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This item is taken from PN Review 207, Volume 39 Number 1, September - October 2012.

Birmingham is opening the largest public library in Europe. This bucks a trend. Generally, public libraries, those that survive the current Department for Culture, Media and Sport-inspired cull, are being re-invented around new furniture, not books but computers. In refurbishments, books remain as part of the décor, but central are the digital platforms the libraries afford. On 31 July the Independent 'revealed' what it headlined 'the full cost of the cull of public libraries': nothing new, more of the same. 'More than 150 libraries have been closed or put into the hands of volunteers in the past year owing to the Government spending squeeze, with a further 225 at risk as councils look for ways of finding savings'. Library funding cuts average 7.5% this year. 2,100 staff have gone and opening hours reduced.

'Thirteen libraries have been shut in Leeds, five in Bolton and three in Liverpool.' There are five public libraries to be closed in Bolton? Six in the borough of Brent? Five in the Isle of Wight to be handed over to 'community groups'? The base line. 'There are currently 4,064 library buildings and 548 mobile libraries in the UK. The Chartered Institute of Library & Information Professionals (CILIP) recently estimated that 2,159 posts in the library service would be lost in England, Wales and Northern Ireland from a total of 20,924 staff, a reduction of more than 10 per cent, and said 3,000 opening hours were being cut a week. It forecast deeper cuts in 2013.' A map of the remaining libraries, their scale and usage might help in fighting for preservation, or not. Rupert Murdoch's compadre, the minister for Culture, Media and Sport Jeremy Hunt MP (for South West Surrey), is not for turning. His department has challenged the numbers without offering precise corrections: 'around sixty static libraries have closed. It is also true that many local authorities have opened new libraries.' (How many?)

In the wake of the article, Independent readers conducted an ill-natured debate. 'Tom Snood' declared, 'The public library is now called the internet. Get over it.' 'Dark Heart of Toryland' replied, 'And what about the many people who rely on the public libraries for access to the internet?' Temperatures rose, the argument for maintaining libraries boiled down to this: that 'people on the breadline' could access the internet there. 'niged' rallied behind the anti-library brigade. 'You can have a whole library of ebooks from Shakespeare to Jane Austen to Nietsche [ sic] for zero cost. The Internet has revolutionised access to such material and far better than traipsing to your local library for a dog-eared, snot-covered copy of a book that won't be available for three weeks because someone else has borrowed it.' He was promptly branded a Tory. Several correspondents remembered the formative impact of the public libraries on their lives. Not many seemed aware of the changes the service has been undergoing over the last twenty-five years.

On 22 June in the Guardian a public letter was addressed to the Head of Libraries and Archives in Manchester. 'The book collection of the Manchester Central Library is an invaluable resource not just for the north-west, but for the world,' we affirmed. 'It contains literary, commercial, educational and political records going back 150 years, street directories, dictionaries, encyclopedias, and volumes concerning the history of science and engineering. The majority of the collection covers the period between 1850 and the present day. The quality and depth of this collection was arguably rivalled in this country only by the British Library - it was certainly unique amongst public access collections.'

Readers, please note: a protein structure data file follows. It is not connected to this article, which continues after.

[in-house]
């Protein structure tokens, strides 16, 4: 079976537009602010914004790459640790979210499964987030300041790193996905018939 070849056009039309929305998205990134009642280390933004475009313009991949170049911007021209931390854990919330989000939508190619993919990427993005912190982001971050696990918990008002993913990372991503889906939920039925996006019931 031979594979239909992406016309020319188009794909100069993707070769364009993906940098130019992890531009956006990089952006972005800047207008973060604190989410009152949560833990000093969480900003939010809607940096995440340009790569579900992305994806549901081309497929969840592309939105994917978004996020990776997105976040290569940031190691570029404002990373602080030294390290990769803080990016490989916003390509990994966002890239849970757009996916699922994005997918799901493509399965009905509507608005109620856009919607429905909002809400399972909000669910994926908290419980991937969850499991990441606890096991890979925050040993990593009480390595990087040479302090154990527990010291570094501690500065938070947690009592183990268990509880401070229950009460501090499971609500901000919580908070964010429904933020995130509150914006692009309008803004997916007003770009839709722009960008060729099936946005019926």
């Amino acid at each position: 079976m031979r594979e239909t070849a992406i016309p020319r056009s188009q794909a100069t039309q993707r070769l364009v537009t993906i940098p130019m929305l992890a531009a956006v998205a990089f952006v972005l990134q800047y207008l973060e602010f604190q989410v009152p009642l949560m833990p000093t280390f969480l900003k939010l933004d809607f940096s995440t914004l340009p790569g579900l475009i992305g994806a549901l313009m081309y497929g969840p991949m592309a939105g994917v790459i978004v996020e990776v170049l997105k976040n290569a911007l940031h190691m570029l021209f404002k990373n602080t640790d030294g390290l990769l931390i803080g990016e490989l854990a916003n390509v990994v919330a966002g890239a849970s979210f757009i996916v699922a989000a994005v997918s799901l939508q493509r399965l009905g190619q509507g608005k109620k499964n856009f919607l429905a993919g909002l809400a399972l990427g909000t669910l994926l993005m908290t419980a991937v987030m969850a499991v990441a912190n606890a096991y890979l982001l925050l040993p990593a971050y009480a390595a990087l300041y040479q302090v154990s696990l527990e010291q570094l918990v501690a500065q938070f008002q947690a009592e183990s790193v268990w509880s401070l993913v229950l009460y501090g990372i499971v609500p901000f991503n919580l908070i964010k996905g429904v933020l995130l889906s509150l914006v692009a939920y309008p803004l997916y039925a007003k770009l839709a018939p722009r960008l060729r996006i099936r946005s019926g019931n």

Signatories, myself among them, were alarmed that library refurbishment entailed a steep reduction in book stocks: 'it is now admitted by the library service that 210,000 reference books, formerly stored in the famous stacks, are to be removed. Other sources suggest that the original estimate was as high as 500,000. This destruction has been going on behind closed doors for over eighteen months already. No one seems to know how much, or what, has already been lost.' We 'demanded' various things: an immediate end to the stock purge, a list of the books so far destroyed, and a list of what is still scheduled for destruction. We assumed that someone was keeping a record. The Central's specialist librarians have not been part of the stock consultation process.

Who were 'We, the undersigned'? Not all sentient life was represented. Writers of course, a retired Hacienda disc jockey, academics from the humanities (no scientists, economists or linguists bestirred themselves, or were invited to sign, the two cultures driving on their separate highways), librarians from other institutions, and 'Media', a catch-all term which includes theatre directors, publishers, and the founder of Coronation Street. (Ken Barlow is the Library User par excellence.)

A broader constituency of advocates is required if the library service is to survive. I wonder how many petition signatories regularly visit public libraries? Piety and nostalgia are potent forces, but vulnerable to the exercise of reason. 'Tom Snood' has a point and needs answering. That answer will include the phrase 'digital access'. It will also include the words 'public collections' and 'authority'.

This item is taken from PN Review 207, Volume 39 Number 1, September - October 2012.

Readers are asked to send a note of any misprints or mistakes that they spot in this item to
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